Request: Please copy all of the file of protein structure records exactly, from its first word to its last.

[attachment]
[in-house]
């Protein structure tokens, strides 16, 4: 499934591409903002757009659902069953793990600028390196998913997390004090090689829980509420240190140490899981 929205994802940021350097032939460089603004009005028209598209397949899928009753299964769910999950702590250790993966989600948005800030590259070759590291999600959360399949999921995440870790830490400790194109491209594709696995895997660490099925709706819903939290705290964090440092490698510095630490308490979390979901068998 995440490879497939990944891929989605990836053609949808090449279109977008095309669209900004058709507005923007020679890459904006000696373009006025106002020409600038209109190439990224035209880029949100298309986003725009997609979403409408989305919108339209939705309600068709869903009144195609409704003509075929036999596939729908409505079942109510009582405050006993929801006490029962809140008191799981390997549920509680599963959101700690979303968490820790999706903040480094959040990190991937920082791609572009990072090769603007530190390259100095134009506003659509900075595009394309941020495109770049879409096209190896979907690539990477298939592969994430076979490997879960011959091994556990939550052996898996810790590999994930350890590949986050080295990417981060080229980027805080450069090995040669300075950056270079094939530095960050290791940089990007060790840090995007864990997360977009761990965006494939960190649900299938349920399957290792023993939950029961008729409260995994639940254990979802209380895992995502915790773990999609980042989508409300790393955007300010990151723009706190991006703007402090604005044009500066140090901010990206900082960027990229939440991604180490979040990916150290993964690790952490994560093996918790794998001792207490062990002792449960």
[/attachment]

[in-house]
């Protein structure tokens, strides 16, 4: 499934591409903002757009659902069953793990600028390196998913997390004090090689829980509420240190140490899981 929205994802940021350097032939460089603004009005028209598209397949899928009753299964769910999950702590250790993966989600948005800030590259070759590291999600959360399949999921995440870790830490400790194109491209594709696995895997660490099925709706819903939290705290964090440092490698510095630490308490979390979901068998 995440490879497939990944891929989605990836053609949808090449279109977008095309669209900004058709507005923007020679890459904006000696373009006025106002020409600038209109190439990224035209880029949100298309986003725009997609979403409408989305919108339209939705309600068709869903009144195609409704003509075929036999596939729908409505079942109510009582405050006993929801006490029962809140008191799981390997549920509680599963959101700690979303968490820790999706903040480094959040990190991937920082791609572009990072090769603007530190390259100095134009506003659509900075595009394309941020495109770049879409096209190896979907690539990477298939592969994430076979490997879960011959091994556990939550052996898996810790590999994930350890590949986050080295990417981060080229980027805080450069090995040669300075950056270079094939530095960050290791940089990007060790840090995007864990997360977009761990965006494939960190649900299938349920399957290792023993939950029961008729409260995994639940254990979802209380895992995502915790773990999609980042989508409300790393955007300010990151723009706190991006703007402090604005044009500066140090901010990206900082960027990229939440991604180490979040990916150290993964690790952490994560093996918790794998001792207490062990002792449960």